Hormonal changes like what might take place due to pregnancy or menopause, can also influence your sight. Often, these changes can even make the use of contact lenses ineffective or slightly painful. During pregnancy, you might want to decrease contact lens wearing time and alter your eyeglass prescription as needed. It's recommended to make an appointment with your eye doctor at some point during your pregnancy to address any eyesight or vision changes you may be experiencing.

There are also several measures to take to shield your eyes from risks at home, such as domestic cleaners. Be sure that domestic chemicals, including cleaning agents, paints and fertilizers are kept safely and are out of reach of small children. Scrub your hands well after touching all chemicals and use eye protection if using toxic chemicals. Use proper safety goggles when repairing things at home, especially when working with wood, metal or power tools.

As a woman, it is important to be educated about the risks and options when it comes to caring for your eyes. And of course, it can't hurt to educate the women you know, such as daughters and friends, about how to look after their eye and vision health.

Our Amazing Ability to See in the Dark

Something wakes you up in the middle of the night, or you’re trying to find a light switch or door handle or phone in the dark. We’ve all found ourselves in the dark before. It takes a couple of minutes for your vision to return. This remarkable process is ”dark adaptation”.

Night vision involves a combination of biochemical, physical and neural mechanisms – for granted. So how does this work? The retina is a layer of cells at the back of the eye. The section of the retina behind the pupil that is responsible for the point of focus is called the fovea. The retina is made up of rod-shaped and cone-shaped cells. The rod cells are able to function even in low light conditions. Those cells are absent from the fovea. You may have learned that the details and colors we see are sensed by the cones, and rod cells help us visualize black and white, and are light sensitive and detect movement.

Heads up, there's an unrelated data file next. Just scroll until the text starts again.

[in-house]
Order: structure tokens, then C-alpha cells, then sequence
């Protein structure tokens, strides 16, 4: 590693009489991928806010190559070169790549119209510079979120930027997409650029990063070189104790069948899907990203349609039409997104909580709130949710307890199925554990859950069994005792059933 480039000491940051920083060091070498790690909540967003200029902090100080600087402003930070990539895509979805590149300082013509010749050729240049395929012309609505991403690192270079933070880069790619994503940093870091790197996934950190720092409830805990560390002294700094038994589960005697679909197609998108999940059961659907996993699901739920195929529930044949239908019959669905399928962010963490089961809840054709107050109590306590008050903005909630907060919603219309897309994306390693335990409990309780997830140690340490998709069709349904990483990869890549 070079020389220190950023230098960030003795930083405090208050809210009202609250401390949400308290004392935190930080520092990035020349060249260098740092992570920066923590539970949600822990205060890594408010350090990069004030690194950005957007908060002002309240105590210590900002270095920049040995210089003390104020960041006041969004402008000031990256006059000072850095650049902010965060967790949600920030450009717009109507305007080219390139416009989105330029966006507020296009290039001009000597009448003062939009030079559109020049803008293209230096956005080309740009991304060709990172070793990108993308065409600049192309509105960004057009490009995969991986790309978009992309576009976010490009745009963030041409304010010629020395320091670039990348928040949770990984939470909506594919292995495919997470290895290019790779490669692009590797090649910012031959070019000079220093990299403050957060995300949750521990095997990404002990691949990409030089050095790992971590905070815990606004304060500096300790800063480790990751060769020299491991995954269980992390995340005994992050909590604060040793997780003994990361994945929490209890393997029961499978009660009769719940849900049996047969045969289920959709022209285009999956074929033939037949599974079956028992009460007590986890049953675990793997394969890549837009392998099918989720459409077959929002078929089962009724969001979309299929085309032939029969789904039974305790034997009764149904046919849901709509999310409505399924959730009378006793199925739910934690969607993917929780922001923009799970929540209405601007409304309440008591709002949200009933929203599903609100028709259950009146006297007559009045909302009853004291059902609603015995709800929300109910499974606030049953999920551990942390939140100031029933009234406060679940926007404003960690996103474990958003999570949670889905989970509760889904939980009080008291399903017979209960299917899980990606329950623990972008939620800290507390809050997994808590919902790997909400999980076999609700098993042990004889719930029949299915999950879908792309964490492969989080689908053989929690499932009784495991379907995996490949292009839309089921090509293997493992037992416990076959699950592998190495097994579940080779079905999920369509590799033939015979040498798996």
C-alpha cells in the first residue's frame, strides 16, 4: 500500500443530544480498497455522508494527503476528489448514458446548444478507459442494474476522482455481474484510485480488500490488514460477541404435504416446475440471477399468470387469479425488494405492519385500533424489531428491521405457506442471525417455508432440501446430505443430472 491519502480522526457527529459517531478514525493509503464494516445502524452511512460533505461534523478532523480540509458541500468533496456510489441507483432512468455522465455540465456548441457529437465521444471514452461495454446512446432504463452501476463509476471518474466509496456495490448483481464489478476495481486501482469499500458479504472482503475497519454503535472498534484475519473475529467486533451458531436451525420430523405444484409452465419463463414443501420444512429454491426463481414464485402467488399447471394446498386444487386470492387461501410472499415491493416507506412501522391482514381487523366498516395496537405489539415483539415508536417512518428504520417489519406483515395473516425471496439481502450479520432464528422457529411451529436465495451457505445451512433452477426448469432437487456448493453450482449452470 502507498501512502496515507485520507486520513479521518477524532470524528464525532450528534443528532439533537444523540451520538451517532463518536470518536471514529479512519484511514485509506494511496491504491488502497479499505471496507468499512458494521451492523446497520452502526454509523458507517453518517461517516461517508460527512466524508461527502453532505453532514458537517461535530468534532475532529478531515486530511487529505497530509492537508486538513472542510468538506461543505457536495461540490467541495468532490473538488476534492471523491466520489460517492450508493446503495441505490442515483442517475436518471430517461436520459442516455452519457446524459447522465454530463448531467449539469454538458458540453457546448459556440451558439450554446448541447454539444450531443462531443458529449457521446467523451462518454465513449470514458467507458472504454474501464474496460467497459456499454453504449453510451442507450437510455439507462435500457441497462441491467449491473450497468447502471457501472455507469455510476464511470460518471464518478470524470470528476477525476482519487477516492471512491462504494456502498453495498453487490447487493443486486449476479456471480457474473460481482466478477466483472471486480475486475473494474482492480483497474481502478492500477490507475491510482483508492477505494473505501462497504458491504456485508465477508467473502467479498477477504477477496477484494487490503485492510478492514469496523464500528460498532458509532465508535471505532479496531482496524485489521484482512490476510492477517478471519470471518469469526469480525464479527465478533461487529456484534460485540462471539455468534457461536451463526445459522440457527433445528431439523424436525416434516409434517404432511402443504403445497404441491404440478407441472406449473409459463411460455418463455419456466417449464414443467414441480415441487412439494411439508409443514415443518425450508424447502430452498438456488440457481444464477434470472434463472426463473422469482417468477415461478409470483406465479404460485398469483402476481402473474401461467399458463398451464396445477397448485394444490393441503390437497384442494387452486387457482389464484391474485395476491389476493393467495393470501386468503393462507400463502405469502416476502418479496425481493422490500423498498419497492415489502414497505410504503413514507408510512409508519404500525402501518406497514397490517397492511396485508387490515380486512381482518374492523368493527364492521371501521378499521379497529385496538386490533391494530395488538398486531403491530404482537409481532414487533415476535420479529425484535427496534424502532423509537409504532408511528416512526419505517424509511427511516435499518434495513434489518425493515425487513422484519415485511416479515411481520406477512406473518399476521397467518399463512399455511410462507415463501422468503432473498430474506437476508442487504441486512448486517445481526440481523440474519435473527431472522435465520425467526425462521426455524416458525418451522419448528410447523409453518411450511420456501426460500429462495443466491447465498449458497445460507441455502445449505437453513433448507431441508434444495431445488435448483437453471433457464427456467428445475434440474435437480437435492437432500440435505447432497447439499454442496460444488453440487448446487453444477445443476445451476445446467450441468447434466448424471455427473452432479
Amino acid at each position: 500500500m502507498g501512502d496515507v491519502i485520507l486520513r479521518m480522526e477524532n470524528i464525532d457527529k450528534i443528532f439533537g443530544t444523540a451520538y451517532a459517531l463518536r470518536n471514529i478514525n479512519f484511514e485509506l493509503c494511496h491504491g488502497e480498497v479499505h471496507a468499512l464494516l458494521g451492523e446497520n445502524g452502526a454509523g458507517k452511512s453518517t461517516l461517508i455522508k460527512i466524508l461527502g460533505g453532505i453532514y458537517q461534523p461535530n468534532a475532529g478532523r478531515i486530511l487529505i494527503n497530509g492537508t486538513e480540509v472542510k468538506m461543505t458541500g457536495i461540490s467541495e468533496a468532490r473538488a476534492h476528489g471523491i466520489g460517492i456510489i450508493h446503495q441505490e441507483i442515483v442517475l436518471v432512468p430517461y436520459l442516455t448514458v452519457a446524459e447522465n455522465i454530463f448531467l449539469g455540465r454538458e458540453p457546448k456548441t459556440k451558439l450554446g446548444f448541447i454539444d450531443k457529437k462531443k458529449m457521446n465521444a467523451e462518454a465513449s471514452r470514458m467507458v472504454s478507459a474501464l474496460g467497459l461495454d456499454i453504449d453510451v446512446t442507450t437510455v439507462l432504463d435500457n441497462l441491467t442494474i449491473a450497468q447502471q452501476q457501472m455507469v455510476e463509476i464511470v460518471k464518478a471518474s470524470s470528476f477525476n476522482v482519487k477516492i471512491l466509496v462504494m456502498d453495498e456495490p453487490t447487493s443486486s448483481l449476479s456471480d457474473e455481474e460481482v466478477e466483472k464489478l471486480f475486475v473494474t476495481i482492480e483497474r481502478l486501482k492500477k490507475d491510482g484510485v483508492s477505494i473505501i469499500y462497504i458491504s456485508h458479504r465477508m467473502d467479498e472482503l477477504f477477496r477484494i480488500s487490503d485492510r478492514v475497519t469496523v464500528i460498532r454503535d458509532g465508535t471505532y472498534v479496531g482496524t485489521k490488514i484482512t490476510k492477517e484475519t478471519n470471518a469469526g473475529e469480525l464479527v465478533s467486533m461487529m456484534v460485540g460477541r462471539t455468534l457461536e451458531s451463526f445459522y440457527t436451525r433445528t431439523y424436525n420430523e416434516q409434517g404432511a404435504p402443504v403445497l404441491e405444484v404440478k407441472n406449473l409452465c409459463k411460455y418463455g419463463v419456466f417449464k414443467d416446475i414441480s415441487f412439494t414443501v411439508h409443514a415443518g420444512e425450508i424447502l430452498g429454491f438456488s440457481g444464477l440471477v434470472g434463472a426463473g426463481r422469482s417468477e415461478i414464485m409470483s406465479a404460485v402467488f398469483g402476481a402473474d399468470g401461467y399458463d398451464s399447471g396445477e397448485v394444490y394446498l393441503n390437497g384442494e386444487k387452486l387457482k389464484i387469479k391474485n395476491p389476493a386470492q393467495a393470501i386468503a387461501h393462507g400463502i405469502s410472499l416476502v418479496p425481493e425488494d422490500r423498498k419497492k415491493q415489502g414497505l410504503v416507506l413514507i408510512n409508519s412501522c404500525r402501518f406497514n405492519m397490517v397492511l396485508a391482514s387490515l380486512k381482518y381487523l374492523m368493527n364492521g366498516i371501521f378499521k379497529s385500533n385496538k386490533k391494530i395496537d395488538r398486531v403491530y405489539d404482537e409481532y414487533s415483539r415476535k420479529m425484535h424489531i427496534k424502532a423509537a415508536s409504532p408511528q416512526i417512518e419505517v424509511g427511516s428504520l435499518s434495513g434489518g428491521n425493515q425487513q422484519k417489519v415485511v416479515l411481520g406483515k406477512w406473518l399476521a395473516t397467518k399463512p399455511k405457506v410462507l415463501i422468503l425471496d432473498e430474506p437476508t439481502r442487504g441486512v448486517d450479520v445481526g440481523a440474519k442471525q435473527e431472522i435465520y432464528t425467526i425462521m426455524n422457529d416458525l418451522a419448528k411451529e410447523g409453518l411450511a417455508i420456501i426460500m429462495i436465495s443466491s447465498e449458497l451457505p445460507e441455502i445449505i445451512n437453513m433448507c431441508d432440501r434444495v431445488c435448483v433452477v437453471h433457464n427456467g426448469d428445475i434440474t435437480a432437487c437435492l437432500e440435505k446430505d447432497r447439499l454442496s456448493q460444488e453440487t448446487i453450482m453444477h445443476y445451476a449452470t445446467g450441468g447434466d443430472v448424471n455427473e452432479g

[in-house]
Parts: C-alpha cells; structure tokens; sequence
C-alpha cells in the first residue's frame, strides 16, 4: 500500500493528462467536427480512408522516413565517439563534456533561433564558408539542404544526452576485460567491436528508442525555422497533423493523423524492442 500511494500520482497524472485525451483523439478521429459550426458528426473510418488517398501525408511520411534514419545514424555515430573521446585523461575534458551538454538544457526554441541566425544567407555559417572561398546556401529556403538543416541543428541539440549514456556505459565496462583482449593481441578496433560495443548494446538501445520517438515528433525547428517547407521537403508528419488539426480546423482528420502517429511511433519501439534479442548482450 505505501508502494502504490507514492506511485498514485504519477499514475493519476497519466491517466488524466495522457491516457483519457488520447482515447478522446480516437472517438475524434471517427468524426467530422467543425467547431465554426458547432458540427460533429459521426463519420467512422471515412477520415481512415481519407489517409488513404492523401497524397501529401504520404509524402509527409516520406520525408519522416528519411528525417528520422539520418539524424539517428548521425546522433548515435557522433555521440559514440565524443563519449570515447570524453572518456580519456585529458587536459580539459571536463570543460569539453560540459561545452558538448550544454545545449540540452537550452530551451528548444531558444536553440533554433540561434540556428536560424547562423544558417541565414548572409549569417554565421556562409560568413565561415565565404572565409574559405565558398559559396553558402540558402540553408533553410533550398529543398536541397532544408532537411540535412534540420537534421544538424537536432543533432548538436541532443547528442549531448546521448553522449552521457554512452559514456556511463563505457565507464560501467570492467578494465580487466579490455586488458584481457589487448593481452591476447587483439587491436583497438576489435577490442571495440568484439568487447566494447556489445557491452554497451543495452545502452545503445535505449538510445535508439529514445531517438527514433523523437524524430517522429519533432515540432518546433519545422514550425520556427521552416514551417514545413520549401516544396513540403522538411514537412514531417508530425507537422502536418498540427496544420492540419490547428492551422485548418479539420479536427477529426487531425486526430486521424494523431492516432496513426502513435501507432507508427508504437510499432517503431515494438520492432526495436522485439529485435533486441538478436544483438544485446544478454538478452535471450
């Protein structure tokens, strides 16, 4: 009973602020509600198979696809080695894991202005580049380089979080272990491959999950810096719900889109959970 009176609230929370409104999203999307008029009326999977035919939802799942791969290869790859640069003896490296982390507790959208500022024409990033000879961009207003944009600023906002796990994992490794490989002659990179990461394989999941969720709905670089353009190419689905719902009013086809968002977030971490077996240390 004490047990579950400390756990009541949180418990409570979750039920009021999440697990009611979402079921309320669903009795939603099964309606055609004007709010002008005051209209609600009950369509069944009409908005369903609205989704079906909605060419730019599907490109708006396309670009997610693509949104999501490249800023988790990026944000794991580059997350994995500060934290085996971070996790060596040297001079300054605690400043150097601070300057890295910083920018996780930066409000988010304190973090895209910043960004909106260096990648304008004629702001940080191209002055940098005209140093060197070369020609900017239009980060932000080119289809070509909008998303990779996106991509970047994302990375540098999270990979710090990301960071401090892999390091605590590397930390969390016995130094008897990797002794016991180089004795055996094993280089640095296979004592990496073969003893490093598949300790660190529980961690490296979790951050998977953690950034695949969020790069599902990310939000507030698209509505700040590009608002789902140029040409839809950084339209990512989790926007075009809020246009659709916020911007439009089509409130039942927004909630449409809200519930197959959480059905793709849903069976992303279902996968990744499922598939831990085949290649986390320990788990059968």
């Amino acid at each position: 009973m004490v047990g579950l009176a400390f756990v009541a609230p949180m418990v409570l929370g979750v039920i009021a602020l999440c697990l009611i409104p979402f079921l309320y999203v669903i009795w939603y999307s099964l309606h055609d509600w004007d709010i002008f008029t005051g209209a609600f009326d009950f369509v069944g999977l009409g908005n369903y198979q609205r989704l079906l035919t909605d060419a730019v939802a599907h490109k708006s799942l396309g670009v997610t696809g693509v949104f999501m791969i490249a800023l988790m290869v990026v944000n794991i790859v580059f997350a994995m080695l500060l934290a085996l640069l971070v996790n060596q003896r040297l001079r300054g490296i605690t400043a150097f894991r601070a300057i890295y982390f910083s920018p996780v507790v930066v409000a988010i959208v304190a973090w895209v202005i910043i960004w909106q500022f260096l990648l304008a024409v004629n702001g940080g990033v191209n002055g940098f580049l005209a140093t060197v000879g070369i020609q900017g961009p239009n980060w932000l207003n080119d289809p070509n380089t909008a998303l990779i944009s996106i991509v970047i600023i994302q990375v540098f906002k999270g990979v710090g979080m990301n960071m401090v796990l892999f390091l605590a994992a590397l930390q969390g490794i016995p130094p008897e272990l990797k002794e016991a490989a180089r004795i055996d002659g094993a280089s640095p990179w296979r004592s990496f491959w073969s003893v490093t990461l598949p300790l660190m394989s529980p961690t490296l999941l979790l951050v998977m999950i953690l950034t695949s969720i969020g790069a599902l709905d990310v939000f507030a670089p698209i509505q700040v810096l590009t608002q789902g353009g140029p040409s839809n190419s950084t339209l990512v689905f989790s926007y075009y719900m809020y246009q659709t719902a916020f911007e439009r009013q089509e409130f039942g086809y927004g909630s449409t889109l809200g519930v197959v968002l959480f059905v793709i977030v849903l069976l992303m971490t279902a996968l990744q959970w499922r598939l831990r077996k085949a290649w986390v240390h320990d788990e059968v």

So, if you want to see something in the dark, like a small star in a dark sky, it’s better to look at something off to the side of it. That way, you’re avoiding the use of the fovea, which only has cells that are less sensitive to low light.

The pupils also dilate in low light. It takes less than a minute for the pupil to fully enlarge; however, dark adaptation keeps enhacing your vision for the next half hour and, as everyone has experienced, during this time, your ability to see despite the darkness will increase remarkably.

Here’s an example of dark adaptation: when you first enter a dark cinema from a bright lobby and have a hard time locating a seat. But after a couple of minutes, you adapt to the situation and before you know it, you can see. This same thing occurs when you’re looking at stars at night. At the beginning, you can’t see very many. As you keep staring, your eyes will dark adapt and millions of stars will gradually appear. Despite the fact that you need a few noticeable moments to get used to the darker conditions, you will immediately be able to re-adapt upon returning to bright light, but if you return to the darker setting, your eyes will need time to adjust again.

This is actually why many people have difficulty driving at night. When you look at the headlights of a car heading toward you, you are momentarily blinded, until that car passes and you once again adjust to the night light. To prevent this, try not to look directly at the car’s lights, and instead, use peripheral vision in those situations.

If you’re beginning to find it challenging to see at night or in the dark, book an appointment with your eye doctor who will make sure your prescription is up to date, and eliminate other and perhaps more severe causes for poor night vision, like cataracts and macular degeneration.

Astigmatism: All You Should Know About This Common Condition

The cornea that surrounds your iris and pupil is, under perfect circumstances, round. When light enters the eye, the cornea's role is to help project that light, directing it toward your retina, right in the back of your eye. But what does it mean when the cornea is not exactly spherical? The eye is not able to focus the light correctly on one focal point on your retina's surface, and will blur your vision. Such a condition is called astigmatism.